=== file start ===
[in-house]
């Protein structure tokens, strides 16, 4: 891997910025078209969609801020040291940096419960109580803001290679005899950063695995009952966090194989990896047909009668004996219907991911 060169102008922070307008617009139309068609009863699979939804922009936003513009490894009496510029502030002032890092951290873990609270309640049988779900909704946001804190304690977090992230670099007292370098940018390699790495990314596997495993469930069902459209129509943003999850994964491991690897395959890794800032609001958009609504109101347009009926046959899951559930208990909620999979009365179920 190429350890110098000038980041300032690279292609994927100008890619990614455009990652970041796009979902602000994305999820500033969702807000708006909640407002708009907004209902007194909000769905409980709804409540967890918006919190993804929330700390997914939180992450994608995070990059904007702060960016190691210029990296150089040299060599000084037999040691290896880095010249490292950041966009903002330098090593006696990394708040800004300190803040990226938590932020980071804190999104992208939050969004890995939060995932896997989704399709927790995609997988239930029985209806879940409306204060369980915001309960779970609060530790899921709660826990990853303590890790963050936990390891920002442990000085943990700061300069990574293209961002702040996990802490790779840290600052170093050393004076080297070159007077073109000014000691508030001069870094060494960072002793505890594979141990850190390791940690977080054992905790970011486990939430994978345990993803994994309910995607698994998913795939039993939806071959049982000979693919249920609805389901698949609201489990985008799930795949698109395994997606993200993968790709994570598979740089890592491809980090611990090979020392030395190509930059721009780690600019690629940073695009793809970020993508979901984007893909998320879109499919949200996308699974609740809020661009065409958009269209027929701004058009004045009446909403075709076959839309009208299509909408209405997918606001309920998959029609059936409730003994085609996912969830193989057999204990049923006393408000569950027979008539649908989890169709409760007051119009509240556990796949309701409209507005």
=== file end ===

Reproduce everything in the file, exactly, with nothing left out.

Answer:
[in-house]
């Protein structure tokens, strides 16, 4: 891997910025078209969609801020040291940096419960109580803001290679005899950063695995009952966090194989990896047909009668004996219907991911 060169102008922070307008617009139309068609009863699979939804922009936003513009490894009496510029502030002032890092951290873990609270309640049988779900909704946001804190304690977090992230670099007292370098940018390699790495990314596997495993469930069902459209129509943003999850994964491991690897395959890794800032609001958009609504109101347009009926046959899951559930208990909620999979009365179920 190429350890110098000038980041300032690279292609994927100008890619990614455009990652970041796009979902602000994305999820500033969702807000708006909640407002708009907004209902007194909000769905409980709804409540967890918006919190993804929330700390997914939180992450994608995070990059904007702060960016190691210029990296150089040299060599000084037999040691290896880095010249490292950041966009903002330098090593006696990394708040800004300190803040990226938590932020980071804190999104992208939050969004890995939060995932896997989704399709927790995609997988239930029985209806879940409306204060369980915001309960779970609060530790899921709660826990990853303590890790963050936990390891920002442990000085943990700061300069990574293209961002702040996990802490790779840290600052170093050393004076080297070159007077073109000014000691508030001069870094060494960072002793505890594979141990850190390791940690977080054992905790970011486990939430994978345990993803994994309910995607698994998913795939039993939806071959049982000979693919249920609805389901698949609201489990985008799930795949698109395994997606993200993968790709994570598979740089890592491809980090611990090979020392030395190509930059721009780690600019690629940073695009793809970020993508979901984007893909998320879109499919949200996308699974609740809020661009065409958009269209027929701004058009004045009446909403075709076959839309009208299509909408209405997918606001309920998959029609059936409730003994085609996912969830193989057999204990049923006393408000569950027979008539649908989890169709409760007051119009509240556990796949309701409209507005």